Amazon.com Inc. is partnering with a government counterfeit watchdog to conduct inspections of suspected fake goods at U.S. ports of entry, the company’s latest attempt to excise bogus products from its web store.
The world’s largest online retailer is teaming up with the National Intellectual Property Rights Coordination Center, a group led by the Department of Homeland Security, “to analyze data and conduct targeted inspections aimed at preventing counterfeit products from entering the U.S. supply chain,” Amazon said Tuesday in a statement. The initiative is called Operation Fulfilled Action.
More than half of the products for sale on Amazon’s site are listed by independent sellers. The embrace of such third-party merchants and a highly automated store mean the company is constantly playing whack-a-mole with counterfeiters. Amazon’s spotty record in controlling the scourge has turned off customers and brands that otherwise might put more of their products on the site.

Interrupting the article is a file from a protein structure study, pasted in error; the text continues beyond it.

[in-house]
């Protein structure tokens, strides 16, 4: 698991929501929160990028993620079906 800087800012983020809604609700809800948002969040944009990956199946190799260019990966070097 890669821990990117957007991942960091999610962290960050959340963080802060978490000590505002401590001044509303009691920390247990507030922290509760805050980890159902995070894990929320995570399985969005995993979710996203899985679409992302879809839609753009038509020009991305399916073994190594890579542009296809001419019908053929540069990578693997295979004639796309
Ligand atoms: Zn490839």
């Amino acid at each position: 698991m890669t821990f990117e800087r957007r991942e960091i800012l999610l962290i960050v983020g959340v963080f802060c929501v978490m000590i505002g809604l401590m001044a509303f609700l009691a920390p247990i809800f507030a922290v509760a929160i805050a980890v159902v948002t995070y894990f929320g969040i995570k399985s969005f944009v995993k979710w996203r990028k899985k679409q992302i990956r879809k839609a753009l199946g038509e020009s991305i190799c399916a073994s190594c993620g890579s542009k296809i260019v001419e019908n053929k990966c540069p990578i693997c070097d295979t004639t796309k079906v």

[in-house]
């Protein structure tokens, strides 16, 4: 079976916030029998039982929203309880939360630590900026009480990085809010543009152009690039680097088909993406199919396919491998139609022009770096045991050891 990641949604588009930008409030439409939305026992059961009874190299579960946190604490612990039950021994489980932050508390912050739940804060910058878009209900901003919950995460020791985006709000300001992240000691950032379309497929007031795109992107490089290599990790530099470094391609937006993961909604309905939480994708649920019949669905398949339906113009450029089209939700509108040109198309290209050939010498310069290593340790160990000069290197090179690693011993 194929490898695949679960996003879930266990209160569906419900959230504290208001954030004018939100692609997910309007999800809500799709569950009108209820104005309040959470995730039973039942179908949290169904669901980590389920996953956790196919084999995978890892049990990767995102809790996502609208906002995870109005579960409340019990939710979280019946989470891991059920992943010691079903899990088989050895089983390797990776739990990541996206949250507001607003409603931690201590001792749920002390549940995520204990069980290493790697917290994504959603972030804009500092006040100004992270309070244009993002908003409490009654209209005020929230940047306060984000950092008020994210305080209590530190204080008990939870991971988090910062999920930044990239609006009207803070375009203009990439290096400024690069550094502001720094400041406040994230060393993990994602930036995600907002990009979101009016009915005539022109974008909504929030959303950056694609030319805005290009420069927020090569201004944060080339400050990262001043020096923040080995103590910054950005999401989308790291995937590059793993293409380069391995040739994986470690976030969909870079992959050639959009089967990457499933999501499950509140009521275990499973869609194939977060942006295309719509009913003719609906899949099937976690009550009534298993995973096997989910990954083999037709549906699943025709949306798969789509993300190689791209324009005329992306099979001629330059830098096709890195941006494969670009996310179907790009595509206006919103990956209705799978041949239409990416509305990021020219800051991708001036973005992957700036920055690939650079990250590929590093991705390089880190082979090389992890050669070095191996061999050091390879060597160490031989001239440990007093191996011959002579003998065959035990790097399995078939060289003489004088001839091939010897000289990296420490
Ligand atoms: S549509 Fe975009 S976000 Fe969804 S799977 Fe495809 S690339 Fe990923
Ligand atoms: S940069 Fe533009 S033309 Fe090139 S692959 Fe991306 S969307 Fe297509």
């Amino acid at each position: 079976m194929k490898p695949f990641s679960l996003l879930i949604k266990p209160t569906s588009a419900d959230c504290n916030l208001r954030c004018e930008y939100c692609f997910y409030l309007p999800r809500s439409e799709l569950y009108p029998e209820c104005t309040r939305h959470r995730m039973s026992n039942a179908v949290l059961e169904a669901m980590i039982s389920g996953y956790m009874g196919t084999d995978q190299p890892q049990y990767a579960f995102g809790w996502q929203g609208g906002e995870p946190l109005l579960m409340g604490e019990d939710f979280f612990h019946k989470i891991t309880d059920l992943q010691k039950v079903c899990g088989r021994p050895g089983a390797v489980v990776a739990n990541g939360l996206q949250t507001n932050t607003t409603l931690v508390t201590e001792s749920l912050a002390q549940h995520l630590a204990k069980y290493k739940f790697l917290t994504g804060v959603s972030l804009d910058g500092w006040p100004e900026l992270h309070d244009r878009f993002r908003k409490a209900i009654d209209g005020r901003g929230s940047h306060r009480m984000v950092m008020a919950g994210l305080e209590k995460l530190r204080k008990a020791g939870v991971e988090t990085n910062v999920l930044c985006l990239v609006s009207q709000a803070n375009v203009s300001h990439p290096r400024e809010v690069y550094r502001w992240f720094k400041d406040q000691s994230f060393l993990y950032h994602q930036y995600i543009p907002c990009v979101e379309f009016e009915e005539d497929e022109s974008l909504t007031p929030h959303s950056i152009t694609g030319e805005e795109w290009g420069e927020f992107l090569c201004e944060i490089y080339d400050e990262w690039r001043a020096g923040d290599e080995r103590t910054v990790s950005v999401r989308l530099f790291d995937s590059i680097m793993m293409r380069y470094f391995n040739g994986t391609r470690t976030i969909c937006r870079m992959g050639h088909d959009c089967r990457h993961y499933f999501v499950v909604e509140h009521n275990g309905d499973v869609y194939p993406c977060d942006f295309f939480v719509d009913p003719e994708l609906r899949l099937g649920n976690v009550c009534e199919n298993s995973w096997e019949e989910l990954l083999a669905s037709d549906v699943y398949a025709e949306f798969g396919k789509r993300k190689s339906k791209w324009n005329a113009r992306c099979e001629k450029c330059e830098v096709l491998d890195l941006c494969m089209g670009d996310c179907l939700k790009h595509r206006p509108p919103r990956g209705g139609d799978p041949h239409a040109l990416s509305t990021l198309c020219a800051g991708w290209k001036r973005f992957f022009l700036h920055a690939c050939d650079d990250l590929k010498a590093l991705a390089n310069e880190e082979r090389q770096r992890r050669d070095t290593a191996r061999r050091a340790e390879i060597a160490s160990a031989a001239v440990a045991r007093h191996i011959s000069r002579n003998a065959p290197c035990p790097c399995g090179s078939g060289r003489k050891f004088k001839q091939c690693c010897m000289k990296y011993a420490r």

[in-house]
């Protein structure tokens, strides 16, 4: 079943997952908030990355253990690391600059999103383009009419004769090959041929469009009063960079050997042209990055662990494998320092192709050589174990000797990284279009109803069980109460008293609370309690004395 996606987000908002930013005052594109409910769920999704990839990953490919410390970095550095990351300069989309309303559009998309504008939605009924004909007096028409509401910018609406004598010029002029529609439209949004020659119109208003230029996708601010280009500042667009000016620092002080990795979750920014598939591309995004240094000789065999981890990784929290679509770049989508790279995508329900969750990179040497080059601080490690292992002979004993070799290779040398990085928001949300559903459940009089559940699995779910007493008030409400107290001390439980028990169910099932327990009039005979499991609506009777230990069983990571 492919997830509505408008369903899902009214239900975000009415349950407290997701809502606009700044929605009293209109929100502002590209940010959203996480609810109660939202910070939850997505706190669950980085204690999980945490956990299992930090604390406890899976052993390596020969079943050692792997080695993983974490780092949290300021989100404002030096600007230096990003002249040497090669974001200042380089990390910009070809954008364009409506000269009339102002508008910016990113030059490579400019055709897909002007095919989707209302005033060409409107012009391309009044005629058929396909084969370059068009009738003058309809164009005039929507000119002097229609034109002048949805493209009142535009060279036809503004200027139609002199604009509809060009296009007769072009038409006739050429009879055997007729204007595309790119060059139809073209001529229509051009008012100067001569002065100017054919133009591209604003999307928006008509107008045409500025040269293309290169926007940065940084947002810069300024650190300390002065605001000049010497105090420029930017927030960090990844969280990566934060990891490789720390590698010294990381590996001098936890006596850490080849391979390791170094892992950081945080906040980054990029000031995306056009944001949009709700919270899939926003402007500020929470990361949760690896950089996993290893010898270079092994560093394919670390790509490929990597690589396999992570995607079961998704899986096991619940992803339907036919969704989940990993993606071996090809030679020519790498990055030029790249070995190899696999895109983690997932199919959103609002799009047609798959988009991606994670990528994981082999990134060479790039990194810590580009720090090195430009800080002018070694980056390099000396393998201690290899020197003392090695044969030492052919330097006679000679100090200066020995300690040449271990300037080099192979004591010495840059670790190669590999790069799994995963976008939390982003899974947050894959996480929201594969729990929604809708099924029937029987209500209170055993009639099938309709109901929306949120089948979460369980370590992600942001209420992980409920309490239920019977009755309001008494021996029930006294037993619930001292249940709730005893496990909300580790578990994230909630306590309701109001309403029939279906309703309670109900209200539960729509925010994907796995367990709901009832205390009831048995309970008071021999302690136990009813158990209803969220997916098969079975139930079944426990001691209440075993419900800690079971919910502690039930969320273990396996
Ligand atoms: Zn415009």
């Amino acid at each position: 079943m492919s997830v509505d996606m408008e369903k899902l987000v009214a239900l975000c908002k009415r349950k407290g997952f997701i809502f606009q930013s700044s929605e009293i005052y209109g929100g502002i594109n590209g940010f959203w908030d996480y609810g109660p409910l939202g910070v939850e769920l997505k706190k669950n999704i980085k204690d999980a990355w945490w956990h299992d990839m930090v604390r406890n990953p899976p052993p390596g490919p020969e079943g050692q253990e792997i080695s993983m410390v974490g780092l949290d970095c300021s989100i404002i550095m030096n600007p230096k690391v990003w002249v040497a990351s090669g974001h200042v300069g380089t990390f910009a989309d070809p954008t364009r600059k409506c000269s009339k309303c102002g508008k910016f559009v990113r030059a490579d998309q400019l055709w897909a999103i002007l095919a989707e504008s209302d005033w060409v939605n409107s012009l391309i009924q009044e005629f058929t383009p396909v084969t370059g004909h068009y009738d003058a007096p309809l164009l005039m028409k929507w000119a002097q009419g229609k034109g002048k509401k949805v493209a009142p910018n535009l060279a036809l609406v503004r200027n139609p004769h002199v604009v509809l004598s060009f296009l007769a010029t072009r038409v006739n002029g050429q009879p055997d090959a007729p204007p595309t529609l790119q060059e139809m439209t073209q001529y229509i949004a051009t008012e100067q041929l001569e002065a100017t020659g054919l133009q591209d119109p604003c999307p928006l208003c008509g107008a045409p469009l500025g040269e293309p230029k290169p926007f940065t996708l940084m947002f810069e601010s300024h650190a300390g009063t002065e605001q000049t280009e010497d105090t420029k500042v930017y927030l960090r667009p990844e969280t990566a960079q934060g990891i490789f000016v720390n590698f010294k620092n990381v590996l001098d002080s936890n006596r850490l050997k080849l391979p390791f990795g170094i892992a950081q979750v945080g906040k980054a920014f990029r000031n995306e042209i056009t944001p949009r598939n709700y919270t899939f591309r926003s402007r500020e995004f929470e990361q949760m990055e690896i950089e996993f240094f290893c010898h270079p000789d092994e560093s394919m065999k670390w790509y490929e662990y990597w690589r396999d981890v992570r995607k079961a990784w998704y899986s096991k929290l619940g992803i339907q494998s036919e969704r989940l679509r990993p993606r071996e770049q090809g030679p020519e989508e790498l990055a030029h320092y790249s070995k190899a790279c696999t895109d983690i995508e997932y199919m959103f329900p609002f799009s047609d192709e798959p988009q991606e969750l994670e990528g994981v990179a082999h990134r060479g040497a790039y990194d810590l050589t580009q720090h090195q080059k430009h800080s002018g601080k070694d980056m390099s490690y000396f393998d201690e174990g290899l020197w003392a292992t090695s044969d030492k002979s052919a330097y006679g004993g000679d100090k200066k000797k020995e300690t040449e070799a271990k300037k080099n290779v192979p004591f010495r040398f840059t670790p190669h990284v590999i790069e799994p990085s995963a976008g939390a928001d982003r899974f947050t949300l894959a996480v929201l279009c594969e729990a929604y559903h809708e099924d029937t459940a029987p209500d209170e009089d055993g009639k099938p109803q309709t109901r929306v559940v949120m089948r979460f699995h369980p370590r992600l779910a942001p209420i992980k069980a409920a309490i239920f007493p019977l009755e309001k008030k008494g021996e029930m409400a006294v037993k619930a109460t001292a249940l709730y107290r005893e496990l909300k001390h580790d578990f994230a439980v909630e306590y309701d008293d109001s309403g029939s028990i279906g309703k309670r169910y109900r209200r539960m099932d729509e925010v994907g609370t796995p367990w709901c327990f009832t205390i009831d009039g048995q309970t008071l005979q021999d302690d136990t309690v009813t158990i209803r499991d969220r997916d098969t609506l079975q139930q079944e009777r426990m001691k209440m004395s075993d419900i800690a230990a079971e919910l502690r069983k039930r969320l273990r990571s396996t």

The Seattle-based company in recent years has touted its efforts to rid itself of fake products, announcing the creation earlier this year of its Counterfeit Crimes Unit, which supports law enforcement investigations. An Amazon spokesperson said 99.9% of products viewed by customers didn’t have a valid counterfeit complaint against them.
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